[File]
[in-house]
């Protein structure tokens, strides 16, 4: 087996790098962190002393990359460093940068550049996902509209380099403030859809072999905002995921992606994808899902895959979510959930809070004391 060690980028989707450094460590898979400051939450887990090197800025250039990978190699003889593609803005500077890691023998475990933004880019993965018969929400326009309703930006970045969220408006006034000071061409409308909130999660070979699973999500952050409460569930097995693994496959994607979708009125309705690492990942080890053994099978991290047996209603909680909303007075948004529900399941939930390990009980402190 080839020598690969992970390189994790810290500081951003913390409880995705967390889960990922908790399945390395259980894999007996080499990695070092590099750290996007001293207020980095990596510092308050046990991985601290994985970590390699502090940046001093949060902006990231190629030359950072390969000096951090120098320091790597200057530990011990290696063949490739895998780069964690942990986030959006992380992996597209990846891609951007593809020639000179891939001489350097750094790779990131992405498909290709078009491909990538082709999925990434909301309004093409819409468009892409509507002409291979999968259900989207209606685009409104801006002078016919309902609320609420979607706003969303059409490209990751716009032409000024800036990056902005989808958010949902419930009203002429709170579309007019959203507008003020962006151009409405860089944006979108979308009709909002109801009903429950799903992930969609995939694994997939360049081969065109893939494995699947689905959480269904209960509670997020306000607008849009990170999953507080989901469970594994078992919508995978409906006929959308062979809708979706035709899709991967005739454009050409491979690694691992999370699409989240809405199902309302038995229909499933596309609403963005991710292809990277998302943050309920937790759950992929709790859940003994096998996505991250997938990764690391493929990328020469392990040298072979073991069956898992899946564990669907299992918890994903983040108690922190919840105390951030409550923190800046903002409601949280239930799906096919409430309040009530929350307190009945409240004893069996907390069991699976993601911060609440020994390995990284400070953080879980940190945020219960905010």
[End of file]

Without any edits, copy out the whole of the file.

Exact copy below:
[in-house]
């Protein structure tokens, strides 16, 4: 087996790098962190002393990359460093940068550049996902509209380099403030859809072999905002995921992606994808899902895959979510959930809070004391 060690980028989707450094460590898979400051939450887990090197800025250039990978190699003889593609803005500077890691023998475990933004880019993965018969929400326009309703930006970045969220408006006034000071061409409308909130999660070979699973999500952050409460569930097995693994496959994607979708009125309705690492990942080890053994099978991290047996209603909680909303007075948004529900399941939930390990009980402190 080839020598690969992970390189994790810290500081951003913390409880995705967390889960990922908790399945390395259980894999007996080499990695070092590099750290996007001293207020980095990596510092308050046990991985601290994985970590390699502090940046001093949060902006990231190629030359950072390969000096951090120098320091790597200057530990011990290696063949490739895998780069964690942990986030959006992380992996597209990846891609951007593809020639000179891939001489350097750094790779990131992405498909290709078009491909990538082709999925990434909301309004093409819409468009892409509507002409291979999968259900989207209606685009409104801006002078016919309902609320609420979607706003969303059409490209990751716009032409000024800036990056902005989808958010949902419930009203002429709170579309007019959203507008003020962006151009409405860089944006979108979308009709909002109801009903429950799903992930969609995939694994997939360049081969065109893939494995699947689905959480269904209960509670997020306000607008849009990170999953507080989901469970594994078992919508995978409906006929959308062979809708979706035709899709991967005739454009050409491979690694691992999370699409989240809405199902309302038995229909499933596309609403963005991710292809990277998302943050309920937790759950992929709790859940003994096998996505991250997938990764690391493929990328020469392990040298072979073991069956898992899946564990669907299992918890994903983040108690922190919840105390951030409550923190800046903002409601949280239930799906096919409430309040009530929350307190009945409240004893069996907390069991699976993601911060609440020994390995990284400070953080879980940190945020219960905010």